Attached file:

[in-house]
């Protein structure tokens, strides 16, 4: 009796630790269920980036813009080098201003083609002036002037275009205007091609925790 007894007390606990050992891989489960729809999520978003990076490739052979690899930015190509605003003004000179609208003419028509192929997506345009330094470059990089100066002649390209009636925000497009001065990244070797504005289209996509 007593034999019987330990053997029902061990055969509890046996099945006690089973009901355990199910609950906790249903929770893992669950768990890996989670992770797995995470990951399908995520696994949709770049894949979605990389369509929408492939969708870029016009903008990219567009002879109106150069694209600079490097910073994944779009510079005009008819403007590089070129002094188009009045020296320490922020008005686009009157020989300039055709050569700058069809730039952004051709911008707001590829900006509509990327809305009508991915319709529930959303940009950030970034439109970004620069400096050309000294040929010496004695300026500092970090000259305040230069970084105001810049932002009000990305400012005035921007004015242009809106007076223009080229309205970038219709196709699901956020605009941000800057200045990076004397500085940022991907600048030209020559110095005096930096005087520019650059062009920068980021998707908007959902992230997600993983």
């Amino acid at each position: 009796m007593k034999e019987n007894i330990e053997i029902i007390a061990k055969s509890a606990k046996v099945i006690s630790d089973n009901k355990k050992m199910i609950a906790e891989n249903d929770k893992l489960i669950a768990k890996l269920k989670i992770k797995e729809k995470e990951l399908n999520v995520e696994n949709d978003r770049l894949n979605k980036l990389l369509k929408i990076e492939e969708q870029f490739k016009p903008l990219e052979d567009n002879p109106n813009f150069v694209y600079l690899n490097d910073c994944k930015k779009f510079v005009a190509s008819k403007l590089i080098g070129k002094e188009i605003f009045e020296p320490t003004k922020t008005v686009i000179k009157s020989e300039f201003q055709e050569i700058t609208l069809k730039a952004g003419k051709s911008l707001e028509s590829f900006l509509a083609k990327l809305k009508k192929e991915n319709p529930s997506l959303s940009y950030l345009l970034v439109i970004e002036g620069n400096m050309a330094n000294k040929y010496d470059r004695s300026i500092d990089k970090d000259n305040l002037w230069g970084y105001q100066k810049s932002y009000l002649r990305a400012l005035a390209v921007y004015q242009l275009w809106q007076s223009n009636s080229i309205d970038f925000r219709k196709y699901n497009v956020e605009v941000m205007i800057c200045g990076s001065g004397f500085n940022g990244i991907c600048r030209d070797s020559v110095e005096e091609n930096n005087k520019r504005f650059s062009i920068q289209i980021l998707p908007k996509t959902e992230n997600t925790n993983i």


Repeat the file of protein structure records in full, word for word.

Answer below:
[in-house]
């Protein structure tokens, strides 16, 4: 009796630790269920980036813009080098201003083609002036002037275009205007091609925790 007894007390606990050992891989489960729809999520978003990076490739052979690899930015190509605003003004000179609208003419028509192929997506345009330094470059990089100066002649390209009636925000497009001065990244070797504005289209996509 007593034999019987330990053997029902061990055969509890046996099945006690089973009901355990199910609950906790249903929770893992669950768990890996989670992770797995995470990951399908995520696994949709770049894949979605990389369509929408492939969708870029016009903008990219567009002879109106150069694209600079490097910073994944779009510079005009008819403007590089070129002094188009009045020296320490922020008005686009009157020989300039055709050569700058069809730039952004051709911008707001590829900006509509990327809305009508991915319709529930959303940009950030970034439109970004620069400096050309000294040929010496004695300026500092970090000259305040230069970084105001810049932002009000990305400012005035921007004015242009809106007076223009080229309205970038219709196709699901956020605009941000800057200045990076004397500085940022991907600048030209020559110095005096930096005087520019650059062009920068980021998707908007959902992230997600993983």
């Amino acid at each position: 009796m007593k034999e019987n007894i330990e053997i029902i007390a061990k055969s509890a606990k046996v099945i006690s630790d089973n009901k355990k050992m199910i609950a906790e891989n249903d929770k893992l489960i669950a768990k890996l269920k989670i992770k797995e729809k995470e990951l399908n999520v995520e696994n949709d978003r770049l894949n979605k980036l990389l369509k929408i990076e492939e969708q870029f490739k016009p903008l990219e052979d567009n002879p109106n813009f150069v694209y600079l690899n490097d910073c994944k930015k779009f510079v005009a190509s008819k403007l590089i080098g070129k002094e188009i605003f009045e020296p320490t003004k922020t008005v686009i000179k009157s020989e300039f201003q055709e050569i700058t609208l069809k730039a952004g003419k051709s911008l707001e028509s590829f900006l509509a083609k990327l809305k009508k192929e991915n319709p529930s997506l959303s940009y950030l345009l970034v439109i970004e002036g620069n400096m050309a330094n000294k040929y010496d470059r004695s300026i500092d990089k970090d000259n305040l002037w230069g970084y105001q100066k810049s932002y009000l002649r990305a400012l005035a390209v921007y004015q242009l275009w809106q007076s223009n009636s080229i309205d970038f925000r219709k196709y699901n497009v956020e605009v941000m205007i800057c200045g990076s001065g004397f500085n940022g990244i991907c600048r030209d070797s020559v110095e005096e091609n930096n005087k520019r504005f650059s062009i920068q289209i980021l998707p908007k996509t959902e992230n997600t925790n993983i």